“I will not be voting for a bill that hurts homeowners or our affordable housing stock, especially in this climate!” Councilman Robert Cornegy, Jr. (D-36)
2020 has been a year like no other. There is uncertainty and fear around kitchen tables about health and economics, and fear and uncertainty about the direction of the country that extends around the world. For homeowners In New York City, this uncertainty is exacerbated by rules on gas line inspections and fire sprinklers that have potentially devastating costs.
On the heels of the city announcing a plan halting the displacement of Brooklyn residents, comes the news of a law that would hasten displacement and destroy communities.
At the hearing held yesterday regarding the proposed Bill, INTRO-1146B on fire sprinkler regulations for buildings as small as 3 stories, Councilmember Robert Cornegy said he had received a lot of concern from constituents. He had to explain that there was no vote being taken at that time, that this was a hearing to receive input from officials of the building and fire departments, residents and other stakeholders to discuss the impact of the proposed law. That impact could lead to structurally compromising historic properties, foreclosures and people losing homes and tenants losing apartments all over the city.
As we go to press, the following from change.org provides background to this developing story on page 3.
The proposed local law would require owners of residential buildings over 40 feet tall (12.192 m) to install a system of automatic sprinklers by December 31, 2029. Building owners would need to file an interim report describing a plan for compliance one, five, and nine years after the effective date, or until they have filed a final report indicating full compliance.
In an attempt to fix the loophole that allowed Trump Tower to avoid installing fire suppression equipment, city council’s proposed Int. No. 1146-B is mandating that homeowners in buildings that exceeds 40 feet (like a typical brownstone/rowhouse-type structure) install fire sprinklers. This includes brownstones and rowhouses. This law will have a catastrophic impact on lower-density neighborhoods where owner-occupied multi-family buildings are common.
Who / How will this impact you?
This law will disproportionally affect owner-occupied structures (many of which are in minority neighborhoods where clusters of owner-occupied, and 1-3 family townhouses are common). There is currently NO language in the legislation that would omit 1-2 family homes.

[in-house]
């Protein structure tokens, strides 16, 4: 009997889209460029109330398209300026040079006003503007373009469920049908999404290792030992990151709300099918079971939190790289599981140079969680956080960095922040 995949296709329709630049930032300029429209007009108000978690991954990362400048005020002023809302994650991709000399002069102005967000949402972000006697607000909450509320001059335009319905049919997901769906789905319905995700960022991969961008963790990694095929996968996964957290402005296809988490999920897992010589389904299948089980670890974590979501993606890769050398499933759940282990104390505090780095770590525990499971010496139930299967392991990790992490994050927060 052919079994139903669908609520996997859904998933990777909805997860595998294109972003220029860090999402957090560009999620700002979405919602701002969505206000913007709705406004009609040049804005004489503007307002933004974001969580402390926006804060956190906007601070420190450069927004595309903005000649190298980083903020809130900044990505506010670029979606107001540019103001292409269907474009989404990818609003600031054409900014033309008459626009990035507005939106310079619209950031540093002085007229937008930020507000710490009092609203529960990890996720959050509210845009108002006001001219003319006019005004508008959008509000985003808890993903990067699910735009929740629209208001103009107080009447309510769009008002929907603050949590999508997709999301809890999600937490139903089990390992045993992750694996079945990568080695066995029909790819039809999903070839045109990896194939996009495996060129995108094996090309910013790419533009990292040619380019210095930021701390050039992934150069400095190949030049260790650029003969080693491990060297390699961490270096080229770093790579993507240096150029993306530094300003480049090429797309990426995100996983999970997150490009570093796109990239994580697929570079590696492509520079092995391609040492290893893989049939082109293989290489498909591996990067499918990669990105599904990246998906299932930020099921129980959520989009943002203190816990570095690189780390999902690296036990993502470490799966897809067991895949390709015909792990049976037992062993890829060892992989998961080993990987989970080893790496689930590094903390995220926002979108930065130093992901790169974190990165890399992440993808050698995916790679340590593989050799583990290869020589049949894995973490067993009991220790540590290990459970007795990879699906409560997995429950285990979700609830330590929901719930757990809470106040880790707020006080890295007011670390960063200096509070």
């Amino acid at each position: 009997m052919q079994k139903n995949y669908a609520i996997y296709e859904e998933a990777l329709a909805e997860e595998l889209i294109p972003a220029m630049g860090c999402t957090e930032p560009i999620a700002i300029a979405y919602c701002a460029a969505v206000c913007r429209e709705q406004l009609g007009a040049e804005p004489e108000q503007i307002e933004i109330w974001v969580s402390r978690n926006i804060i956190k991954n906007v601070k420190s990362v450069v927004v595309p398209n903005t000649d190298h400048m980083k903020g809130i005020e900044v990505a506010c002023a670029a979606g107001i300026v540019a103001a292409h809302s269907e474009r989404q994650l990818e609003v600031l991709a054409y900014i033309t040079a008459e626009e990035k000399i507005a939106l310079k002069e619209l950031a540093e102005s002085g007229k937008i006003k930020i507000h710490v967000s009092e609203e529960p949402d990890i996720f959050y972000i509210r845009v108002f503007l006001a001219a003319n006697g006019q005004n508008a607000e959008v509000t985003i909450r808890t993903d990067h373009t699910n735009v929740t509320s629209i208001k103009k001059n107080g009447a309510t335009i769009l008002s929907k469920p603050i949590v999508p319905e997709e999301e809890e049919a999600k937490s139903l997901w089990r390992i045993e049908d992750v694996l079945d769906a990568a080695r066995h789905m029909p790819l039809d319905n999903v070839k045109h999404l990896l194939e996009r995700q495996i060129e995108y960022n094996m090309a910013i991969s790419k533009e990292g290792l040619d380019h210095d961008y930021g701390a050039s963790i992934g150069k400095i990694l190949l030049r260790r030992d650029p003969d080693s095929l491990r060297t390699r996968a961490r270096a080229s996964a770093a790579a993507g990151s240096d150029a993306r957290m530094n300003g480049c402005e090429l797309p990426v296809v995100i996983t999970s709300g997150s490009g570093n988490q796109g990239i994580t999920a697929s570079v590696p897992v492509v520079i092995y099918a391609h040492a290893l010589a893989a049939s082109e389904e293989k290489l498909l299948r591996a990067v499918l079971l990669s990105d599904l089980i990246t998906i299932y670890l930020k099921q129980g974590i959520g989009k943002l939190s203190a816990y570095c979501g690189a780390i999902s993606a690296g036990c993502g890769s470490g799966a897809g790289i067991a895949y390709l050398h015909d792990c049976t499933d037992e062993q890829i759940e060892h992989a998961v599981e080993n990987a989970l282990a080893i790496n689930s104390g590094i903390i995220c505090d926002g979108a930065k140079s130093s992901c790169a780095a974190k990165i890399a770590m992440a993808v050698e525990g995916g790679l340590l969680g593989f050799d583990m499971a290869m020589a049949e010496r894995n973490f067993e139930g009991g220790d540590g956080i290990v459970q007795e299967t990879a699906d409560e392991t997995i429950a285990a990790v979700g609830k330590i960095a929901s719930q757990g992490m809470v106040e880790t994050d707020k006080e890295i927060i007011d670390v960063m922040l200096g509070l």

The impact will be felt across all (5) boroughs in low-rise multifamily neighborhoods where it will translate into tenant displacement and higher rents, including displacement of rent controlled and rent stabilized tenants while such dusty work is under way.
Historic Home Interiors: In order to install a compliant sprinkler system with this legislation, historic plaster ceilings, coffered ceilings, decoratively paneled walls will be damaged and will require extensive restoration. The integrity of these historic details will forever be structurally compromised.
Financial Impact on Homeowners:
The cost of installing a standalone sprinkler system is estimated to be $60K-$100K for a typical brownstone/rowhouse, which does not account for the wall / ceiling repair and general restoration cost. In addition to this structural reinforcement of the beams throughout the home will be required as the pipes are channeled into the existing joist.
Non-compliance with the law will result in punitive fines that will cause residents to sell or face liens put on their properties.
Sprinklers require a great deal of equipment maintenance servicing, which is another added cost that would be placed onto the homeowners.
There is currently no language in the legislation that will provide financial help to homeowners.
Why is this legislation problematic?
There are other less drastic and more affordable solutions to address fire safety, such as mandatory fire extinguishers on all floors and roll out ladders out of each bedroom).
Trump Tower: is 664 feet tall. How can a 40-foot tall row house possibly be in the same category?